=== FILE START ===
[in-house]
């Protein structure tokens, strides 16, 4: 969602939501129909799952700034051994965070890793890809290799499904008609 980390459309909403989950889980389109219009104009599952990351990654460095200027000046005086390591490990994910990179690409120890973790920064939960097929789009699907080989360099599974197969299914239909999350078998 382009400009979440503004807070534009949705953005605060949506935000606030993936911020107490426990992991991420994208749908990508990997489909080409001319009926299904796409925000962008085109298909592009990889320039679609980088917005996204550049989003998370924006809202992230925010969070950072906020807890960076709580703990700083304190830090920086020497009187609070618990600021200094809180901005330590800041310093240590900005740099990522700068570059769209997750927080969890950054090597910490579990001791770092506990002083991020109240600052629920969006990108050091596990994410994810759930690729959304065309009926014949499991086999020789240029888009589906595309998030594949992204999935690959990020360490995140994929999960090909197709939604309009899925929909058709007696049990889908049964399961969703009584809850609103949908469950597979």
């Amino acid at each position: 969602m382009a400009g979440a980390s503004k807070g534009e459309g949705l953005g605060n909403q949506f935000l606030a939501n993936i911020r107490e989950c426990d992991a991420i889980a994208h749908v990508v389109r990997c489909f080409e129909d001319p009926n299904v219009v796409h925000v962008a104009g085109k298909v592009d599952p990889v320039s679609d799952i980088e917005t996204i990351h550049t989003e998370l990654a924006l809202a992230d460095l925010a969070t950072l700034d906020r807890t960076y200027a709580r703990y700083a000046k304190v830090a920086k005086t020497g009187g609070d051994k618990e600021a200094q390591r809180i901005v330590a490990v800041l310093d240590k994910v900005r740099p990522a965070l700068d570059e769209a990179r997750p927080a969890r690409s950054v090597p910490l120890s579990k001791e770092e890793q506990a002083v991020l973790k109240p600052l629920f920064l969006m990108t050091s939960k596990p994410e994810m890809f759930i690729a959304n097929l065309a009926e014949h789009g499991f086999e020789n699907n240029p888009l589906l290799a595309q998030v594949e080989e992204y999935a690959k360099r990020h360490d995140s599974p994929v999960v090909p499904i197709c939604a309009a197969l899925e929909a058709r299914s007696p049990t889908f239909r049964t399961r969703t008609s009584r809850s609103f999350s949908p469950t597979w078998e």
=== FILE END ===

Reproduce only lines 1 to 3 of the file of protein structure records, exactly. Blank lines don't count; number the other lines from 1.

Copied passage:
[in-house]
């Protein structure tokens, strides 16, 4: 969602939501129909799952700034051994965070890793890809290799499904008609 980390459309909403989950889980389109219009104009599952990351990654460095200027000046005086390591490990994910990179690409120890973790920064939960097929789009699907080989360099599974197969299914239909999350078998 382009400009979440503004807070534009949705953005605060949506935000606030993936911020107490426990992991991420994208749908990508990997489909080409001319009926299904796409925000962008085109298909592009990889320039679609980088917005996204550049989003998370924006809202992230925010969070950072906020807890960076709580703990700083304190830090920086020497009187609070618990600021200094809180901005330590800041310093240590900005740099990522700068570059769209997750927080969890950054090597910490579990001791770092506990002083991020109240600052629920969006990108050091596990994410994810759930690729959304065309009926014949499991086999020789240029888009589906595309998030594949992204999935690959990020360490995140994929999960090909197709939604309009899925929909058709007696049990889908049964399961969703009584809850609103949908469950597979």
């Amino acid at each position: 969602m382009a400009g979440a980390s503004k807070g534009e459309g949705l953005g605060n909403q949506f935000l606030a939501n993936i911020r107490e989950c426990d992991a991420i889980a994208h749908v990508v389109r990997c489909f080409e129909d001319p009926n299904v219009v796409h925000v962008a104009g085109k298909v592009d599952p990889v320039s679609d799952i980088e917005t996204i990351h550049t989003e998370l990654a924006l809202a992230d460095l925010a969070t950072l700034d906020r807890t960076y200027a709580r703990y700083a000046k304190v830090a920086k005086t020497g009187g609070d051994k618990e600021a200094q390591r809180i901005v330590a490990v800041l310093d240590k994910v900005r740099p990522a965070l700068d570059e769209a990179r997750p927080a969890r690409s950054v090597p910490l120890s579990k001791e770092e890793q506990a002083v991020l973790k109240p600052l629920f920064l969006m990108t050091s939960k596990p994410e994810m890809f759930i690729a959304n097929l065309a009926e014949h789009g499991f086999e020789n699907n240029p888009l589906l290799a595309q998030v594949e080989e992204y999935a690959k360099r990020h360490d995140s599974p994929v999960v090909p499904i197709c939604a309009a197969l899925e929909a058709r299914s007696p049990t889908f239909r049964t399961r969703t008609s009584r809850s609103f999350s949908p469950t597979w078998e």